We use the numerical model configuration described in Sect. 2.1. Figure 2 shows the time-mean PV structure and the corresponding anomaly from the basic state on the 340 K isentropic surface for a forcing with magnitude Q0=5 K d−1 and a resting background atmosphere, i.e. ΔT=0 and Tas=0. The chosen isentropic level roughly corresponds to z=13 km at the latitudes of the heating and hence lies between the height of maximum heating (zmax=10 km) and the top of the heating (ztop=15 km) and in a region with strong negative PV forcing due to the large negative vertical gradient of the imposed heating profile. We can therefore expect to observe a relatively strong anticyclonic PV response on this level. From Fig. 2 it is apparent that the PV response is zonally elongated and not confined to the vicinity of the heating. Zonally elongated structures are visible in both the full PV field and the anomaly field (recall that the zonal position of our forcing is arbitrary due to the zonally symmetric basic state, but for ease of comparison we have centred the forcing at 80∘ N).
Unlike the Gill–Matsuno model (see Sect. 1), our model does not include any mechanical friction above the boundary layer. As a result, the forced Rossby-wave response in the upper troposphere decays only slowly with distance to the west of the forcing, with the controlling process being the weak thermal damping in the bulk atmosphere (timescale of about 40 d)1. This zonal non-localisation of the monsoon anticyclone is in strong contrast to what is found in re-analysis data (e.g. Fig. 1) and indicates that additional physical or dynamical processes have to be included in the model in order to obtain a monsoon anticyclone response with a realistic zonal scale.
As a next step we modify the basic state of our system by choosing ΔT=60 K in Eq. (1) and thus making the basic state baroclinically unstable at mid-latitudes (for now we keep Tas=0). The resulting dynamics leads to the formation of mid-latitude jet streams with associated highly variable baroclinic eddies.
Figure 3 shows the horizontal structure of the time-mean PV and stream function (ψ) response on the 335 K isentropic surface and the 13 km height plane, respectively2. The streamfunction ψ represents the non-divergent part of the horizontal flow. Since we are considering relatively long timescales on which the flow is close to geostrophic balance, the streamfunction is expected to be a useful representation of the actual horizontal flow, which will be non-divergent to a good approximation.
The top panel of Fig. 3 shows the full anomaly response to a localised steady heating in a baroclinically unstable atmosphere. Two main features can be seen:
a zonally confined patch around the forcing region (green circle) and
an elongated zonal band of anomaly to the north of the forcing.
The bottom panel of Fig. 3 only shows the zonally asymmetric (azonal) component of the ψ and PV response, i.e. with zonal mean subtracted. We find that the anticyclone response in the form of a confined anomaly patch remains mostly unchanged as we remove the zonal mean, while the northern, elongated feature disappears almost entirely. These results suggest that the change to the background circulation as associated with non-zero ΔT has resulted in a subtropical monsoon anticyclone that is much more zonally confined and that was found with ΔT=0, but the role of the zonally elongated response at mid-latitudes cannot immediately be dismissed, and we therefore examine this further in the following subsection.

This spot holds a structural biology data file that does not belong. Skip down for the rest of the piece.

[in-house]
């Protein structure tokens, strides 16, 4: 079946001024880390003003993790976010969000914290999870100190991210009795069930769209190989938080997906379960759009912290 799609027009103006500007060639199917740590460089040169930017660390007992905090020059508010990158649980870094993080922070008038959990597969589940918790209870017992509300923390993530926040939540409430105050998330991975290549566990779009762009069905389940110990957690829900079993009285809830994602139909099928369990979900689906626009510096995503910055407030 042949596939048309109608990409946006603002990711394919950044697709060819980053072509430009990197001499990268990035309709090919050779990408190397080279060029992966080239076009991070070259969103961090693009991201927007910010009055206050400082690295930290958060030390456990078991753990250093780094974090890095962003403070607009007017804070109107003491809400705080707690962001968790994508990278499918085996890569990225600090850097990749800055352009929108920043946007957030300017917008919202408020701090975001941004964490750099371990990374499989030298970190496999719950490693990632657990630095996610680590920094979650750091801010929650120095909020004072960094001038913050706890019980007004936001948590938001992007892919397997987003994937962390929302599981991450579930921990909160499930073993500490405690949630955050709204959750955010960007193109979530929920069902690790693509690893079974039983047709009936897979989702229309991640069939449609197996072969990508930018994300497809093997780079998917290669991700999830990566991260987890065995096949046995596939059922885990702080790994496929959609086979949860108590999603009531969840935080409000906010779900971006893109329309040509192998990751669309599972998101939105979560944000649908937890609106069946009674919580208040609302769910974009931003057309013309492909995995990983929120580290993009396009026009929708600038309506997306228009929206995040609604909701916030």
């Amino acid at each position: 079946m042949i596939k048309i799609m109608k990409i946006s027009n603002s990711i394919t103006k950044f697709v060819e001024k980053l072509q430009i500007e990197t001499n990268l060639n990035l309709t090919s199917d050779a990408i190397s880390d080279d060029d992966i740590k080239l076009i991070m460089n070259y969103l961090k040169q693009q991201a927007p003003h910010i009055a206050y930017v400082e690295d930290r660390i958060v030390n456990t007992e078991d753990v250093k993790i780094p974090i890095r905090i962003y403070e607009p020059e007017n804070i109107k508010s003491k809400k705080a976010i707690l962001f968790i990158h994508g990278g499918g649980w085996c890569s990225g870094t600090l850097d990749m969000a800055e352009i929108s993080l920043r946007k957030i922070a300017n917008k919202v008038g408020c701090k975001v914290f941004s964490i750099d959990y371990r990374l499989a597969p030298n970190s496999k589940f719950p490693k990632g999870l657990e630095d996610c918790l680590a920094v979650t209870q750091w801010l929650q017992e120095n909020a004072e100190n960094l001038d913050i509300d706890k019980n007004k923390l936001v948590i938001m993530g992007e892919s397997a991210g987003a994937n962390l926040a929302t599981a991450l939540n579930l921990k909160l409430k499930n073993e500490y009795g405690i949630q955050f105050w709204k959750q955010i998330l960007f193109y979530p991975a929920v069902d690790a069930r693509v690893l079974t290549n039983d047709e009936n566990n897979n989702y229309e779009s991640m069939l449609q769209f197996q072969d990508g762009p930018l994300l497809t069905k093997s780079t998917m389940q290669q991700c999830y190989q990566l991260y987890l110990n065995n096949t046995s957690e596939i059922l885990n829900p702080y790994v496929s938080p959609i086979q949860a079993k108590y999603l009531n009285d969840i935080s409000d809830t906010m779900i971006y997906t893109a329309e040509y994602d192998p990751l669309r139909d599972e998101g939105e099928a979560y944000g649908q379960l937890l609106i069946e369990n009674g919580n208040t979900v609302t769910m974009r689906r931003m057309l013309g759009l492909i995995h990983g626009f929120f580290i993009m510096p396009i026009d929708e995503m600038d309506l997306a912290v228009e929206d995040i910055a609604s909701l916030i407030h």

3.2 Distinction between response to zonal mean and zonally varying part of the forcing
To further study the nature and relative importance of the zonal band structure seen in Fig. 4 we conduct an experiment using an imposed forcing identical to the one described Sect. 2 but without a zonal mean component (the zonal mean of the original heating was subtracted along the entire latitude band). Figure 4c shows the response of the system to the forcing without zonal mean component. As can be seen, the zonally symmetric band structure is not present in this case, and the PV anomaly response looks almost identical to the response in the case with full heating (including zonal mean), when subtracting the zonal mean of the final response (Fig. 4b). This indicates that the responses to the zonal mean part and to the azonal part of the heating are almost independent, and the zonally extended feature is not caused by the “local contribution” of the forcing but only by its zonal mean component.
In particular the localisation to the west of the forcing is similar in Fig. 4b and c, despite the corresponding basic states differing slightly in their zonal wind structure (due to the changes in wind corresponding to the zonal band structure, also seen later in Fig. 5). This suggests that the direct advection by the mean flow is less important in localising the response and thus that the stirring effect of the baroclinic eddies (which is the other physical ingredient included as a result of non-zero ΔT) potentially plays a significant role. Note that Fig. 4b and c also show indication of an (north-)eastward extension of the time-mean response of the forced anticyclone. We will come back to this feature in Sect. 4 and link it to the phenomenon of eastward eddy shedding.
The fact that the zonally extended band structure is caused by the zonal mean component of the heating suggests it to represent an annular-mode-like response of the system. Annular modes are hemispheric-scale patterns of climate variability and, in terms of empirical orthogonal functions (EOFs), the leading mode of mid-latitudinal variability (see e.g. Thompson and Wallace, 2000, for a detailed description on annular modes and examples for the observed variability of the atmosphere). A perturbation of the global temperature structure and flow fields by an imposed forcing can cause a response similar to such an annular mode. Effectively, the structure and/or position of the resulting baroclinic jet and eddy features can change as a result of a perturbation. This might lead to a meridional shift of the time-mean jet and can thus manifest as a zonally symmetric PV or ψ structure.